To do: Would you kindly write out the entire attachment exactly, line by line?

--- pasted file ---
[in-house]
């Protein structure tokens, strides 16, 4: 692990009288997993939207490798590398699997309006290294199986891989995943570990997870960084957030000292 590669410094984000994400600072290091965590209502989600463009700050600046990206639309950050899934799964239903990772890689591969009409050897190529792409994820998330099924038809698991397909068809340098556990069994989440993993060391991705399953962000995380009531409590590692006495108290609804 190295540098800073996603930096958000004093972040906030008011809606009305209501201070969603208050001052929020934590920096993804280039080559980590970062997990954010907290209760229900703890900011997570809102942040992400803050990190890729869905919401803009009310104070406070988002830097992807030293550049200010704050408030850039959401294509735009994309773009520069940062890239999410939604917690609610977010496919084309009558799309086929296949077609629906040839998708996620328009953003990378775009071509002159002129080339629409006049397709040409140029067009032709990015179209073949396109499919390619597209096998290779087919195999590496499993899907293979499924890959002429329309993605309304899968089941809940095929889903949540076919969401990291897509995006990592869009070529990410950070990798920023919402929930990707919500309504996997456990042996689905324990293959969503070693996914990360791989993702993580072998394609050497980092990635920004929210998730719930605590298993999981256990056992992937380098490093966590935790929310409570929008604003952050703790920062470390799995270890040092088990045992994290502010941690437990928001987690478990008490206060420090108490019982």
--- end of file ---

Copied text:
[in-house]
């Protein structure tokens, strides 16, 4: 692990009288997993939207490798590398699997309006290294199986891989995943570990997870960084957030000292 590669410094984000994400600072290091965590209502989600463009700050600046990206639309950050899934799964239903990772890689591969009409050897190529792409994820998330099924038809698991397909068809340098556990069994989440993993060391991705399953962000995380009531409590590692006495108290609804 190295540098800073996603930096958000004093972040906030008011809606009305209501201070969603208050001052929020934590920096993804280039080559980590970062997990954010907290209760229900703890900011997570809102942040992400803050990190890729869905919401803009009310104070406070988002830097992807030293550049200010704050408030850039959401294509735009994309773009520069940062890239999410939604917690609610977010496919084309009558799309086929296949077609629906040839998708996620328009953003990378775009071509002159002129080339629409006049397709040409140029067009032709990015179209073949396109499919390619597209096998290779087919195999590496499993899907293979499924890959002429329309993605309304899968089941809940095929889903949540076919969401990291897509995006990592869009070529990410950070990798920023919402929930990707919500309504996997456990042996689905324990293959969503070693996914990360791989993702993580072998394609050497980092990635920004929210998730719930605590298993999981256990056992992937380098490093966590935790929310409570929008604003952050703790920062470390799995270890040092088990045992994290502010941690437990928001987690478990008490206060420090108490019982």